Loving Hands at the Village of Riverside Glen

By Kristian Partington

Hung upon the wall inside the entrance to the Village of Riverside Glen hangs a photograph that, in its simplicity and beauty, captures the purest form of love between a mother and son. It was donated by Doug England as a gesture of gratitude for the care his mother, Grace, received during the short six months she called the village home.   

Black and white photos of hands clasping each other
"Loving Hands" by Doug England - a gift donated to
the team at Riverside Glen to show a son's gratitude

Doug took the photo nearly two years ago. He’d been in a state of self-reflection in the weeks and months prior, noticing of all things the fact that as time went on, he recognized his father’s hands in his own. It had been nearly ten years since his father’s last breath, and Doug wished he’d thought of the connection in their palms and wrinkles earlier. He would’ve sketched a picture of their hands together, maybe, or taken a photo.

When he visited his mother a short time later, she reached out and held his hand and in that moment, he found a simple image to represent their bond for all posterity’s sake. He grabbed his camera and snapped the shot. Later his two sons would clasp their grandmother’s hands, capturing the span of three generations the same way.

That Grace came to live at Riverside Glen was a blessing borne out of chaotic circumstances, Doug explains, but he’ll be forever grateful that it happened. She’d been living at Fairview Lodge in Whitby when a fire struck in the fall of 2014. Residents were evacuated to long-term care homes throughout the region, including the Village of Taunton Mills. Grace went to live at Hillsdale Manor and Doug soon began the process of bringing her closer, knowing that in Durham Region there were many people in need of a safe and comfortable home – if Grace came to Guelph there’d be one more space for another displaced elder.

Things moved quickly and it wasn’t long after his initial conversation with the Community Care Access Centre that Grace had a room at Riverside Glen. Almost instantly Doug went from making the five-hour round trip to visit his mother once a week to seeing her on his lunch hours.

It was clear from the instant Grace arrived at Riverside Glen that the hands that would care for her there were filled with kindness. Doug went to find a glass of water for her shortly after they arrived on move-in day and discovered that a friend from his high school days, Marlene Hayes, would be one of her direct caregivers.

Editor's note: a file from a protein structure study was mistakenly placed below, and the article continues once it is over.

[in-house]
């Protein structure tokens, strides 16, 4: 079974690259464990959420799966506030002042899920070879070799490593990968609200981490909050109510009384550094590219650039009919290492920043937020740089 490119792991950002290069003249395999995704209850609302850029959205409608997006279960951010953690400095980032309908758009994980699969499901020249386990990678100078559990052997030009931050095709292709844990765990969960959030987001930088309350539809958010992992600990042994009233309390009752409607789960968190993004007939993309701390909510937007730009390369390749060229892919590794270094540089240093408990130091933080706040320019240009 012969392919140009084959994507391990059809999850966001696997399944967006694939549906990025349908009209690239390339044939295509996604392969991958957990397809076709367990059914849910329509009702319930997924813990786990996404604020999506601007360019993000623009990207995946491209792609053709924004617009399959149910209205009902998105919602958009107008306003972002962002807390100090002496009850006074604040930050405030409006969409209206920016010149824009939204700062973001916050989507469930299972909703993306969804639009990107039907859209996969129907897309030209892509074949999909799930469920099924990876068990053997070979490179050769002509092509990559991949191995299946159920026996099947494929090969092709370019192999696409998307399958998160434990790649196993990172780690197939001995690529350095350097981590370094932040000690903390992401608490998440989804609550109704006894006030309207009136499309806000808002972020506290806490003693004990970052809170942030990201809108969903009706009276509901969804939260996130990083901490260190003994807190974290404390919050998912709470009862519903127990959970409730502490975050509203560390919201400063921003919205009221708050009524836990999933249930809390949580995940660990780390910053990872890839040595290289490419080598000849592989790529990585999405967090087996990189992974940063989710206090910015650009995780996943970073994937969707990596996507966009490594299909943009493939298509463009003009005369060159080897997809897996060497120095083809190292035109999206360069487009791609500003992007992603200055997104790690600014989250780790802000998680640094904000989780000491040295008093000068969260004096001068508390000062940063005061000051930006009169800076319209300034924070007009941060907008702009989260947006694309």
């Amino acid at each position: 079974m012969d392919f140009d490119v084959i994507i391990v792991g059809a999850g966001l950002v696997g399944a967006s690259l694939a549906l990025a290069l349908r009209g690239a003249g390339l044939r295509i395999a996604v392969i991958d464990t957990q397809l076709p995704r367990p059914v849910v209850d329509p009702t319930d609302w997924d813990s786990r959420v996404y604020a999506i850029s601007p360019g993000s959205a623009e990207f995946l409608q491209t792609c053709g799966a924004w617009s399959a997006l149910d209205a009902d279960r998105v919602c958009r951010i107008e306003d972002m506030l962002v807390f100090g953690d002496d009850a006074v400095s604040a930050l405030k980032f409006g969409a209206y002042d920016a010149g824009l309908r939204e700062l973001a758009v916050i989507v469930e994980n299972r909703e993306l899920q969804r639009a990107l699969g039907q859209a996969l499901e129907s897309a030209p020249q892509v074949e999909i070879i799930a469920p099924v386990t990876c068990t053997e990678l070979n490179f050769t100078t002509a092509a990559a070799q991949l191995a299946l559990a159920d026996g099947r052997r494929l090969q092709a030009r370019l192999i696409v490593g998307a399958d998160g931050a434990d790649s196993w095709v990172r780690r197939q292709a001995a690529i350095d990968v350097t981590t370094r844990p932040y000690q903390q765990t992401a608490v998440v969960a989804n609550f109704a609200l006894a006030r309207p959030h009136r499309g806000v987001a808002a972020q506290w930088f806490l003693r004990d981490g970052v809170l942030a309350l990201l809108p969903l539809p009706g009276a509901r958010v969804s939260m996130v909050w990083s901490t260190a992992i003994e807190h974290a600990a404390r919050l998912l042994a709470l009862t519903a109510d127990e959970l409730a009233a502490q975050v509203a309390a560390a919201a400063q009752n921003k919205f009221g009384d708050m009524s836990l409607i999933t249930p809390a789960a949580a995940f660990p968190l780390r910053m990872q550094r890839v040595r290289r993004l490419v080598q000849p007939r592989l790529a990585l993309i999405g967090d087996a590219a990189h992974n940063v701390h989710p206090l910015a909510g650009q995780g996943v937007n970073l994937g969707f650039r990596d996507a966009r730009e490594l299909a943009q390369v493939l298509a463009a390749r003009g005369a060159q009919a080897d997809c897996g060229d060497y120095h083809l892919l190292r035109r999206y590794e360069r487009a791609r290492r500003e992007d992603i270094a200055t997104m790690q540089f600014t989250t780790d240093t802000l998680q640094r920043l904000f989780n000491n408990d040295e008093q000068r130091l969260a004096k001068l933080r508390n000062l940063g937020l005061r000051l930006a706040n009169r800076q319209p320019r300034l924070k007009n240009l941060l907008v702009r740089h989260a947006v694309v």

“What more can you ask for, especially when it’s a good and caring friend that you had lost touch with,” Doug says, thinking of that early sense of ease he felt when he met Marlene. Many of the team members at the village soon became like long lost friends, and the ease of connections among the team and village residents filled Grace’s time there with contentment.

“She would always tell me how much she liked it at Riverside,” Doug says. “The whole thing just worked, and it was really a blessing to have Mom so close by with a team that made me comfortable for the last six months that she was with us.”

Grace suffered a heart attack in late spring– the final complication in a string of heart troubles over the past 15 years. Her death was not unexpected, Doug says, but that certainly doesn’t make the loss any easier to process. Looking back over the recent past, however, they spent Christmas, Easter and Mother’s Day together. Grace was well cared for, even loved, at Riverside Glen, and the photo Doug donated reminds everyone in the village that it takes many hands to care for one another in this life.

“I would always hold my mom’s hand, just to look and know that there’s that contact,” Doug says. “To me it’s appropriate,” he says, thinking of the photo and the team in the village. The loving hands of caregivers touch the lives of many, he says, and he and his family will be forever grateful the team at Riverside Glen touched theirs.

“They need to know that there are a bunch of people out there who are thankful and appreciative of all they do,” Doug says. “They’re not always vocal and I wanted to vocalize it.”